Life and Health Insurance can be confusing subjects. There are many decisions to be made when considering life and health insurance. First of all, one must first choose the type of insurance. When considering life insurance coverage, there are a myriad of choices and the question is what type is best? Level term, decreasing term, whole life, universal, or a hybrid type of life insurance policies are all choices under consideration. When it comes to health insurance, should I choose an HMO or PPO? Then, companies come into play. What company should I choose? What do the ratings mean? How do I know the company I choose will be in business when I need them the most? These are all important questions when considering life and health insurance. With all these considerations, one of the most important choices you will make when it comes to health and life insurance coverage is concerning the age old question; How much life insurance coverage do I really need?
Life insurance calculators come in many shapes and sizes, and some are much more helpful than others when it comes to calculating your needs. Many agents will simply give you their rule of thumb. One such rule of thumb is that the average person needs 10 times their income when calculating income replacement for a spouse. As a former Certified Financial Planner, I tend to take a more comprehensive approach to a needs based analysis regarding how much one needs in term of life insurance. Here are some steps to get you started:
Step 1: Determine what purpose exactly the money will be used for.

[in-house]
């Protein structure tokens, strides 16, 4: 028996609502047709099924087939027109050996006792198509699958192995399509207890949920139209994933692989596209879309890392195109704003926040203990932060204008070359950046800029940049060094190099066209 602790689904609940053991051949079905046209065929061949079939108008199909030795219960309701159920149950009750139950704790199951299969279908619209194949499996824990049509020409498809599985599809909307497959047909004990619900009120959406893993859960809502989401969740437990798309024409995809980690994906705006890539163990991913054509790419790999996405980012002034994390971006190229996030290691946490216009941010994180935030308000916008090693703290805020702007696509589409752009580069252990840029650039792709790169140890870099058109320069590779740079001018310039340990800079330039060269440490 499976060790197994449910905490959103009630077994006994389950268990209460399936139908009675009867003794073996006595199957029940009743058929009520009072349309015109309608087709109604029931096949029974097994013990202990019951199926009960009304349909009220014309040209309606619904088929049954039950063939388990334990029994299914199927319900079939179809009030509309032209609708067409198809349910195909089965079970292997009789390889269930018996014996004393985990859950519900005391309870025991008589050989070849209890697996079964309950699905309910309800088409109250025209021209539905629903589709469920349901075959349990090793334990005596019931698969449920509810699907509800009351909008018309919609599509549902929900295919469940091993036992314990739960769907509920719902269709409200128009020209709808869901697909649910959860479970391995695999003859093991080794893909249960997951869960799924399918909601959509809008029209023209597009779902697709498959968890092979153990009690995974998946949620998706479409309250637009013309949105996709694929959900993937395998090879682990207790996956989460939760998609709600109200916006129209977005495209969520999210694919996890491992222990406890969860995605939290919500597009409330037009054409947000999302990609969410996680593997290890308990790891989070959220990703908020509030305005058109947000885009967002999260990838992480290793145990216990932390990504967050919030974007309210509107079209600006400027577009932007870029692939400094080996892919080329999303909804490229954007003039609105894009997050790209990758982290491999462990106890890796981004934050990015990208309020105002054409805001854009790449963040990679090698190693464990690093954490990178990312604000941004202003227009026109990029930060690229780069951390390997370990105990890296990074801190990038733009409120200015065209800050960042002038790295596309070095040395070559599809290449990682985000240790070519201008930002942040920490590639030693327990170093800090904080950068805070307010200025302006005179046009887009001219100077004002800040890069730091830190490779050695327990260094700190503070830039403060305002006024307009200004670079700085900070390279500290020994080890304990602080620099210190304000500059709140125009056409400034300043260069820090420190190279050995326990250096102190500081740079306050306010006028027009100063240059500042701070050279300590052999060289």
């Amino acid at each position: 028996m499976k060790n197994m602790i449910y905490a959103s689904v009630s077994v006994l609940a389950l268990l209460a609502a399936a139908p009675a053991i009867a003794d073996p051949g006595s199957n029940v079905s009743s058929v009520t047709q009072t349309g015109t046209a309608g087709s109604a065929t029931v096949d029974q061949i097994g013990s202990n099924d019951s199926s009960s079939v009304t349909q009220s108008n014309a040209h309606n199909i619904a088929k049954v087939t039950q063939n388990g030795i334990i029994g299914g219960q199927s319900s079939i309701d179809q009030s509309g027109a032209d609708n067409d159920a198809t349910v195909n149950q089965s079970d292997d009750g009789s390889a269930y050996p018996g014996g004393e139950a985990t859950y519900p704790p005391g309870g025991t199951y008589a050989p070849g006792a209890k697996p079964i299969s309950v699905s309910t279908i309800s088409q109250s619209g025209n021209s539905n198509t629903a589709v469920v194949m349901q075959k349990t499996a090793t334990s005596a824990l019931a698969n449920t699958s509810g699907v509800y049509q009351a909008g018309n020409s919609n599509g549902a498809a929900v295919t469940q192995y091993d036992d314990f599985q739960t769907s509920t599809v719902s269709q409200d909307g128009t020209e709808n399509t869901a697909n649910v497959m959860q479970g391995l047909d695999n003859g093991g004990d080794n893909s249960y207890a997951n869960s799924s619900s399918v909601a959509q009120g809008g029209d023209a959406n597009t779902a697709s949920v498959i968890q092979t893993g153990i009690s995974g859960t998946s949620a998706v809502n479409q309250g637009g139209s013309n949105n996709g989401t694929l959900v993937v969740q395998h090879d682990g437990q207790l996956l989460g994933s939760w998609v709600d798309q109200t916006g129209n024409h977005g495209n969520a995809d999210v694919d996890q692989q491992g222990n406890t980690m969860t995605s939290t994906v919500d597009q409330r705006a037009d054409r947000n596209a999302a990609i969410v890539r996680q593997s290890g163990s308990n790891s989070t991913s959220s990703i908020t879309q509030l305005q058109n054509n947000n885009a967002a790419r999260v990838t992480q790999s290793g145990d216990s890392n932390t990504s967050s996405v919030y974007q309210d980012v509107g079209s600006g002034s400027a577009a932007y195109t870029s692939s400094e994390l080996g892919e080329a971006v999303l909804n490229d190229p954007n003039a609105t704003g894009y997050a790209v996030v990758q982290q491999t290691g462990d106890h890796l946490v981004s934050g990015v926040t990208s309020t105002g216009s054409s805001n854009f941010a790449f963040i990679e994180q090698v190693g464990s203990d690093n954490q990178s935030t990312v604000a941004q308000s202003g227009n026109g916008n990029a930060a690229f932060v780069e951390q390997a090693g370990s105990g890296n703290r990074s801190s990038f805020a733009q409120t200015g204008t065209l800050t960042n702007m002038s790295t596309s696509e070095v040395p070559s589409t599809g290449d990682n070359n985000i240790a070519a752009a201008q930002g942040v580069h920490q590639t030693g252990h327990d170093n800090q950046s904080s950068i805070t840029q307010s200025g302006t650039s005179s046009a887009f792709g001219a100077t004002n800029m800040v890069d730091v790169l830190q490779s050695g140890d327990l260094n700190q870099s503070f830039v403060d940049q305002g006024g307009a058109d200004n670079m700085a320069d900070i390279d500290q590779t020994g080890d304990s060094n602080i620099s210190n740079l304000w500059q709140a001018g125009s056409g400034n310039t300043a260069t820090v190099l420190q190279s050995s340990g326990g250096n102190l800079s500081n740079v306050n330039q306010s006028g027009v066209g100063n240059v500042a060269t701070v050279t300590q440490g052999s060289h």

Is the policy being used to generate income, cover college, pay off a mortgage, a combination of the above, or some other purpose? This will not only help determine how much insurance you need, but what type of policy will fit that need. Your biggest priority should be purchasing the adequate amount of insurance to fit that need. If you can afford a term insurance policy to fund your need, but you can’t afford a whole life policy without sacrificing the amount of insurance you can get, your decision on the type of insurance you should buy will be clear. Determine how much you need, and focus on funding that amount for that specific purpose.
Step 2: Factor in other assets that are available to fit the need.
There’s no need to purchase more life insurance than necessary. Not only could buying too much life insurance coverage put a strain on your finances, but in tough times it may cause you to drop your insurance all together wasting valuable resources and defeating it’s purpose in the first place. With that said, be sure to deduct other available assets when considering what you need. This becomes especially important if you are purchasing life insurance coverage for income replacement purposes. Take into consideration work policies, retirement accounts and other assets that will be available in the event of the insured’s death. Using a retirement needs analysis calculator in conjunction with an insurance needs analysis calculator when calculating income replacement is always a good idea. Most of all, look at the big picture.